This article was originally published by Tyler Durden at ZeroHedge.
*FULL TITLE: Things Are “Bat-Shit Crazy” Right Now – Paul Tudor Jones Likes Bitcoin, Debunks Transitory Inflation Narrative
Paul Tudor Jones, the billionaire investor and founder of Tudor Investment Company, joined the hosts ofCNBC‘s Squawk Box for an early morning interview where he discussed the potential implications of whatever Fed Chairman Jerome Powell decides to tell the market on Wednesday when he speaks after the central bank’s latest 2-day policy meeting.
Jones began by making his position on The Fed’s narrative very clear:
“The idea that inflation is transitory, to me … that one just doesn’t work the way I see the world.”
PTJ isn’t the only big-name investor who is skeptical of the Fed’s inflation narrative (a group that also notably includes Jeff Gundlach). At this point, whenever the Fed does decide to finally taper its stimulus measures, markets are poised to go “bat sh*t crazy”. That’s why this week’s Fed meeting is so important.
“I think this Fed meeting could be the most important Fed meeting in Jay Powell’s career.”
Most expect Powell will once again choose to dismiss signs of intensifying inflationary pressures and ignoring data like last week’s inflation print. If that’s the case, PTJ said he believes investors should keep going all-in on the inflation trade.
“If they treat these numbers – which were material events, that were very material – with nonchalance, I think that’s a green light on the inflation trade,” Jones said in an interview on “Squawk Box”.
“I’d probably buy commodities, buy crypto, buy gold.”
But if the FOMC “course corrects,” something few expect at this week’s meeting, then markets could be in for a pumping ride.
“If they course correct, if they say, ‘We’ve got incoming data, we’ve accomplished our mission or we’re on the way very rapidly to accomplishing our mission on employment,’ then you’re going to get a taper tantrum,” Jones said.
“You’re going to get a sell-off in fixed income. You’re going to get a correction in stocks. That doesn’t necessarily mean it’s over.”
With so much confusion right now, exacerbated by the Fed’s refusal to meaningfully taper its post-COVID-19 stimulus, PTJ said putting together a portfolio is no easy feat. As of now, he said he’s keeping 5% of his assets in bitcoin, 5% in gold, 5% in commodities, 5% in cash, and, as for the rest, who knows?
Of course, the Fed can’t keep its accommodative measures forever. PTJ said he’s grateful he’s not a pension fund manager because right now between bonds and stocks “they are so overvalued, they are at 100-year highs. I would have as many inflation hedges on as I possibly could.”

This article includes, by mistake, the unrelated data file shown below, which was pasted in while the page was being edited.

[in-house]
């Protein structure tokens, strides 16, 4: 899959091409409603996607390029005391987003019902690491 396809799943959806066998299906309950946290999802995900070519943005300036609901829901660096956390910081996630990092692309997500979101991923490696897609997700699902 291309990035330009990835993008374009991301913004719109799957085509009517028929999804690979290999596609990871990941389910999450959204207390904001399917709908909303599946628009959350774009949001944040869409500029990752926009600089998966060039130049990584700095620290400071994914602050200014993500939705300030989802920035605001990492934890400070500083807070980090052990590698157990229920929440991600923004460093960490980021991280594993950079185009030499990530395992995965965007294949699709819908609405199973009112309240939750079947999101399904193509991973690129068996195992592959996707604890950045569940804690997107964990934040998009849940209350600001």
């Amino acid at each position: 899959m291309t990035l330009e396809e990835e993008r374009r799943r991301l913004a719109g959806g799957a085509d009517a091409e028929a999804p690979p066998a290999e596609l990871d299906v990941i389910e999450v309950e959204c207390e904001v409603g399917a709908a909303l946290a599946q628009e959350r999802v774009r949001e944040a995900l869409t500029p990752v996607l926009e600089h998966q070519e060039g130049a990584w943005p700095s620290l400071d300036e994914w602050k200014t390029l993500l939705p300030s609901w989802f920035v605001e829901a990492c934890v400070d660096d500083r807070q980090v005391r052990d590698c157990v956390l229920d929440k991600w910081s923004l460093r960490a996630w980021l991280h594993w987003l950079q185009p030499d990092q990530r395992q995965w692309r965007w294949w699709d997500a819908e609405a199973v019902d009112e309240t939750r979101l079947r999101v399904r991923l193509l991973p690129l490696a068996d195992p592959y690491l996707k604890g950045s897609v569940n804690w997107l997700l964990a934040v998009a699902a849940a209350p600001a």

At one point in the interview, PTJ reiterated his support for bitcoin, which he previously endorsed on CNBC back in October.
“I like bitcoin. Bitcoin is math. math has been around fro 2 thousand years 2 + 2 will equal four for the next 2k years…bitcoin has appealed to me because bitcoin is a way to invest….do i want to have faith in that same reliability and consistency of human nature…”
As for bitcoin’s environmental impact, PTJ acknowledged that this might be a problem:
“it costs more to mine gold than it does to mine bitcoin. clearly, I’m concerned about the effects of bitcoin mining…if I was king of the world I would ban bitcoin mining until we found a better way.”
“I have a lot of friends heavily invested in crypto. I have a defensive position for myself and for my family, but I don’t even look at it any more.”
Tudor also offered some skepticism about the Fed’s strategy, saying that over-inflated financial assets are making him nervous.
“I hope that we mean revert back to financial orthodoxy. I get nervous…
…you could argue that the Nasdaq is going to go up 20% if we stay at this pace in Treasury purchases…
I don’t know if that’s necessarily a good thing. I don’t know if continuing to increase valuations through monetization is the right course.”
Finally, CNBC’s Andrew Ross Sorkin finished off the interview with s simple question about taxing billionaires, which has been heavily in the news over a couple of weeks.
Watch the full interview below:
Even the stock-market-centric economists (those with observational & analytic skills) are hedging their personal portfolios (with precious metals, etc.). Holland’s Tulip craze, the Great Depression, and other examples of denial lead many investors to think the “massive correction” will never happen. That’s the reason we have historic examples of folks jumping off buildings when the “correction” happens. Massive DEBT, endless currency printing, folks in D.C. that canNOT reconcile a checkbook – what could possibly go wrong?
Don’t try to compare current conditions and trends with past conditions and trends to predict what will be happening.
Things are not going to go as they they have in the in the past.
The very wealthy always come out on top, look at what they are doing and try to follow their lead.
Speaking of bat shit-crazy:
I’m thinking about breeding vultures, I think there’s a future in such, anybody with me. When the riff raff die off it will lessen the disease aspect, who’s with me.
I’m afraid that I’m going have to disagree with the author in his saying that things getting ” batshit ” crazy. Things have been getting ” batshit ” crazy for some time, now it is starting to get worse and more people are starting to finally take notice of it more. My Dad in the late 50’s to early 60’s always said that things are going to get bad again, maybe even worse than the depression of the thirties and he said it so much that every time he said it, I would just tune him out and ignore him. Well, guess what, Dad was right again and it’s happening again. Another thing that Dad always said was ” Grab your a– and hang on, because it’s going to be a bitch of a ride “.